Adding New Blood into the Estoppel Mix
IPR estoppel under 35 U.S.C. § 315(e)(2) provides that “the petitioner in an inter partes review of a claim in a patent . . . that results in a final written decision . . . may not assert . . . in a civil action . . . that the claim is invalid on any ground that the petitioner raised or reasonably could have raised during that inter partes review.” (emphasis added). As pointed out previously, a growing number of district courts have construed the phrase the “reasonably could have raised” aspect of 35 U.S.C. §§ 315(e)(2) to define grounds that a party could have included in its petition, but did not.
Assuming a failed petitioner can locate a piece of prior art that it could not have raised earlier (and make the appropriate showing to avoid estoppel) are combinations with failed art of the IPR precluded?
Last Thursday, the Northern District of California issued an order determining that a failed petitioner (GoPro) is not estopped under 35 U.S.C. § 315(e) from asserting grounds of invalidity based upon a combination of art from unsuccessful IPRs with new art that was not reasonably available during the IPRs.
In 2015, Patent Owner (Contour IP) filed patent infringement claims against GoPro in district court. GoPro then filed two IPR petitions against the asserted patents. The Board instituted the petitions; issued final written decisions that were appealed, consolidated, and remanded; and last summer issued final written decisions on remand. The Board found that GoPro failed to demonstrate that any of the challenged claims are unpatentable.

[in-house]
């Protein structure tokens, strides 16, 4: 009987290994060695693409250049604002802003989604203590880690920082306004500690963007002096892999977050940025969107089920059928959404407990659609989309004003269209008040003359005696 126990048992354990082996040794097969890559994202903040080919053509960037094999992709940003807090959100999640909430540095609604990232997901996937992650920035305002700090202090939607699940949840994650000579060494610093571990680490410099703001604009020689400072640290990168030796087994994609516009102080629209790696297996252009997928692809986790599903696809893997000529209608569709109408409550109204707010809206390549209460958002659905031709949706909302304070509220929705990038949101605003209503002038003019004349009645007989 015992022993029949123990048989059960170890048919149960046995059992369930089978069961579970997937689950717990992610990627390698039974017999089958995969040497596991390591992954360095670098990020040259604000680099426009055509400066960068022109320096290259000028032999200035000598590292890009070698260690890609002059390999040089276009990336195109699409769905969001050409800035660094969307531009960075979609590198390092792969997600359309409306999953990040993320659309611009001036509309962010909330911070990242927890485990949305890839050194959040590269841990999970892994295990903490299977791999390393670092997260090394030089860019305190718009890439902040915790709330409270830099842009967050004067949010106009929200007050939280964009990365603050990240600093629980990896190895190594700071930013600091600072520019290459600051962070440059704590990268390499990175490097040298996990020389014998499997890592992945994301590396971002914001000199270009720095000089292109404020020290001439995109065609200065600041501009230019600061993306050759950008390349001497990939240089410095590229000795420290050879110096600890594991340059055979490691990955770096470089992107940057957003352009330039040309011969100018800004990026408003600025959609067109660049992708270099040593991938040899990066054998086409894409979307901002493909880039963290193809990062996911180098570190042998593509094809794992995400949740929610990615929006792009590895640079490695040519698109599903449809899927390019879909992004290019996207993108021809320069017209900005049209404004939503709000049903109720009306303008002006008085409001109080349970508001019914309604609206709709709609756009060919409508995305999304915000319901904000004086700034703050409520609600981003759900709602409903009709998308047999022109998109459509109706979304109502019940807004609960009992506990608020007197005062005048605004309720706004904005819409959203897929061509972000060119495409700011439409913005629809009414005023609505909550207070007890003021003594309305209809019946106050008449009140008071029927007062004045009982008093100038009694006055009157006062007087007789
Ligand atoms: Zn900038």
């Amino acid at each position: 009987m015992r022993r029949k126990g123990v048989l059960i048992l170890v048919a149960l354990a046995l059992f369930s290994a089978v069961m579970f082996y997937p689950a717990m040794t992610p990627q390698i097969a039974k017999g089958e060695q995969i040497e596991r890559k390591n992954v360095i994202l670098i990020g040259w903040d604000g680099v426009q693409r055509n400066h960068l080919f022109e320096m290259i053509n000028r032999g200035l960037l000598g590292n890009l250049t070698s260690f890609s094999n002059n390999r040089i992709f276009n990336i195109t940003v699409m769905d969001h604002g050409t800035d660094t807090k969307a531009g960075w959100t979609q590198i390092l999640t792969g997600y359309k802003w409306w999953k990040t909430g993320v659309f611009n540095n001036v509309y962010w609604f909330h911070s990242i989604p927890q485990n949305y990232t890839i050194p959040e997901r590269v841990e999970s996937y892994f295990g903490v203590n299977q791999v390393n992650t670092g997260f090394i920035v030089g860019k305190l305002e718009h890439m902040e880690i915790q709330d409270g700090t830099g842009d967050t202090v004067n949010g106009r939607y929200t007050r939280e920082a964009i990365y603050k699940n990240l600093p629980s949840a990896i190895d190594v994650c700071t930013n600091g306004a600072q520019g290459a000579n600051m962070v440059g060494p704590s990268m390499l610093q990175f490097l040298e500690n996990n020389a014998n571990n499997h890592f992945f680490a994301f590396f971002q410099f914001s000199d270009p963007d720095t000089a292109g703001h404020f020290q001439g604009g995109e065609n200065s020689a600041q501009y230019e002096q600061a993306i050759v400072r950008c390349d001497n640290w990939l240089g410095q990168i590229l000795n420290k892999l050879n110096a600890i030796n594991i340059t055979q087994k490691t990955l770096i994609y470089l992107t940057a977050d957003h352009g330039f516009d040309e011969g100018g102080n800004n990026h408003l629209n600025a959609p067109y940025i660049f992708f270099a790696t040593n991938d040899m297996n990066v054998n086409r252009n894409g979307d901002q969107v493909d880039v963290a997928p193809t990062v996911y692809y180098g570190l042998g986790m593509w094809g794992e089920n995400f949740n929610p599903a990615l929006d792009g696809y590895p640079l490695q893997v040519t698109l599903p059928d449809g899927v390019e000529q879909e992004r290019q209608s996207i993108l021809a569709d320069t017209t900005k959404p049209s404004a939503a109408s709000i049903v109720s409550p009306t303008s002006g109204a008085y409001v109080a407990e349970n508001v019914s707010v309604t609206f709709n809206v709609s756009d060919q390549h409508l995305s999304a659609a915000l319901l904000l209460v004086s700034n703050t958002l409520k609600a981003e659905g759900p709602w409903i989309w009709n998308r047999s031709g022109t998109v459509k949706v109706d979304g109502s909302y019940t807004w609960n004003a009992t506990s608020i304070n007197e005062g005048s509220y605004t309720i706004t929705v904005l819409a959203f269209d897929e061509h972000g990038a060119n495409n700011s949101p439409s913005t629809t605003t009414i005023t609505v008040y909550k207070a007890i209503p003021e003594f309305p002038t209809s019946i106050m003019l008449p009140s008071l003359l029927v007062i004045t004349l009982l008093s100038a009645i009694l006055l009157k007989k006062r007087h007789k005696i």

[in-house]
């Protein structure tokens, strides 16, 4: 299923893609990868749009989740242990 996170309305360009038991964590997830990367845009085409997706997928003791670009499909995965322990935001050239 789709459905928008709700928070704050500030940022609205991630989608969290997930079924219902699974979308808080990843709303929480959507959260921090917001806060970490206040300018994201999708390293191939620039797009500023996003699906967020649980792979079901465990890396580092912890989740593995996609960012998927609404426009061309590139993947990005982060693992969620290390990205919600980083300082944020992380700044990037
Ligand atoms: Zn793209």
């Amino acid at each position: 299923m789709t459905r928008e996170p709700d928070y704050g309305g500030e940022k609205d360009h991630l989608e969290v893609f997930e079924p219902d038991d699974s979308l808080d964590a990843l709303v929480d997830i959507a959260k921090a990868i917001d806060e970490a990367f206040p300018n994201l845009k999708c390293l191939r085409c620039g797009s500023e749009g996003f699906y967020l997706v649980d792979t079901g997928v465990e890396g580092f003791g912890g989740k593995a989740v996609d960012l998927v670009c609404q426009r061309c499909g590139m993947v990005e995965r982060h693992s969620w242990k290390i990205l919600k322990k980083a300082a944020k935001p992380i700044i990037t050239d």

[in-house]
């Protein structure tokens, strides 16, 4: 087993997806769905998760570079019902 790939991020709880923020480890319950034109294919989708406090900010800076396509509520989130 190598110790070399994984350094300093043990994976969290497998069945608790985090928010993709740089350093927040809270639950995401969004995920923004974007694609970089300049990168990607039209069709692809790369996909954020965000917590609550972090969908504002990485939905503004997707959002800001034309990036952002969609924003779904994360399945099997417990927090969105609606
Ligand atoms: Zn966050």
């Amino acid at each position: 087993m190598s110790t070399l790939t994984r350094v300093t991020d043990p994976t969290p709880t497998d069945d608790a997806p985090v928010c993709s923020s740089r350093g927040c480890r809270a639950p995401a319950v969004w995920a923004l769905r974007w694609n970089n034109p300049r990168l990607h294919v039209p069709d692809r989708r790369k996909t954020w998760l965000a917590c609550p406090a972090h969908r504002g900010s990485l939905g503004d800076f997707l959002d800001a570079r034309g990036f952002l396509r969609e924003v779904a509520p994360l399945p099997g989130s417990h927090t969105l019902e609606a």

At issue before the district court was whether GoPro is estopped from asserting grounds of invalidity that combine prior art references used unsuccessfully during the IPRs with new art that was previously unavailable for IPR. The Court decided that GoPro is not estopped from asserting cumulative grounds for invalidity as long as it does so by combining the art unsuccessfully presented to the Board with new art, explaining (here):
GoPro can assert invalidity based on grounds that might be ‘cumulative or redundant’ of grounds raised during IPR as long as it does so by relying on references or combinations of references that were unavailable. See Clearlamp[, LLC v. LKQ Corp., No. 12 C 2533], 2016 WL 4734389, at *8[(N.D. Ill. Mar. 18, 2016)].
This Order gives unsuccessful petitioners a reason to hope that even if they receive an unfavorable result before the PTAB, a district court may still allow for a second bite of the apple when new, previously unavailable art exists, perhaps combining physical system art (not available in IPR) but described in documents submitted to the PTAB.